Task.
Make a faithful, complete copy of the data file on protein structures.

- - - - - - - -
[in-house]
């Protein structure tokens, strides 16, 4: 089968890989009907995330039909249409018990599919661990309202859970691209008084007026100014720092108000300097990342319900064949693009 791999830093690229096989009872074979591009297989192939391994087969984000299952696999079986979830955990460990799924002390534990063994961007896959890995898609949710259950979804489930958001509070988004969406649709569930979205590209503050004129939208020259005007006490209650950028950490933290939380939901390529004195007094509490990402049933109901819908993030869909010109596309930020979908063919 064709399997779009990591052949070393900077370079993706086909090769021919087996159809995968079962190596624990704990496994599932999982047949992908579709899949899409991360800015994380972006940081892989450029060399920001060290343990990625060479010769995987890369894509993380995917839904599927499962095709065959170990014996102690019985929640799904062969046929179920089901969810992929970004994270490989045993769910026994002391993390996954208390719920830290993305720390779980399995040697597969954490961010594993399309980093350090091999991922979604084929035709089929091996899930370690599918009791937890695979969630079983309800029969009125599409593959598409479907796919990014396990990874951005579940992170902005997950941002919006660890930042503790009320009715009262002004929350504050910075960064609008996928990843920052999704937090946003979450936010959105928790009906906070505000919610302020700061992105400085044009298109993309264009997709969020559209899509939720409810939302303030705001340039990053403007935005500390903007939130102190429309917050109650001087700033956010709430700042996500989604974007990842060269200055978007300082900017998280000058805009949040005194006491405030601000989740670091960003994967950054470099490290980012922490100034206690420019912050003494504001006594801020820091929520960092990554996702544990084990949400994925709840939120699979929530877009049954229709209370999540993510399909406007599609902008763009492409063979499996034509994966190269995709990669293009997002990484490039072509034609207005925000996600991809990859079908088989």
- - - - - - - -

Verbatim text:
[in-house]
């Protein structure tokens, strides 16, 4: 089968890989009907995330039909249409018990599919661990309202859970691209008084007026100014720092108000300097990342319900064949693009 791999830093690229096989009872074979591009297989192939391994087969984000299952696999079986979830955990460990799924002390534990063994961007896959890995898609949710259950979804489930958001509070988004969406649709569930979205590209503050004129939208020259005007006490209650950028950490933290939380939901390529004195007094509490990402049933109901819908993030869909010109596309930020979908063919 064709399997779009990591052949070393900077370079993706086909090769021919087996159809995968079962190596624990704990496994599932999982047949992908579709899949899409991360800015994380972006940081892989450029060399920001060290343990990625060479010769995987890369894509993380995917839904599927499962095709065959170990014996102690019985929640799904062969046929179920089901969810992929970004994270490989045993769910026994002391993390996954208390719920830290993305720390779980399995040697597969954490961010594993399309980093350090091999991922979604084929035709089929091996899930370690599918009791937890695979969630079983309800029969009125599409593959598409479907796919990014396990990874951005579940992170902005997950941002919006660890930042503790009320009715009262002004929350504050910075960064609008996928990843920052999704937090946003979450936010959105928790009906906070505000919610302020700061992105400085044009298109993309264009997709969020559209899509939720409810939302303030705001340039990053403007935005500390903007939130102190429309917050109650001087700033956010709430700042996500989604974007990842060269200055978007300082900017998280000058805009949040005194006491405030601000989740670091960003994967950054470099490290980012922490100034206690420019912050003494504001006594801020820091929520960092990554996702544990084990949400994925709840939120699979929530877009049954229709209370999540993510399909406007599609902008763009492409063979499996034509994966190269995709990669293009997002990484490039072509034609207005925000996600991809990859079908088989």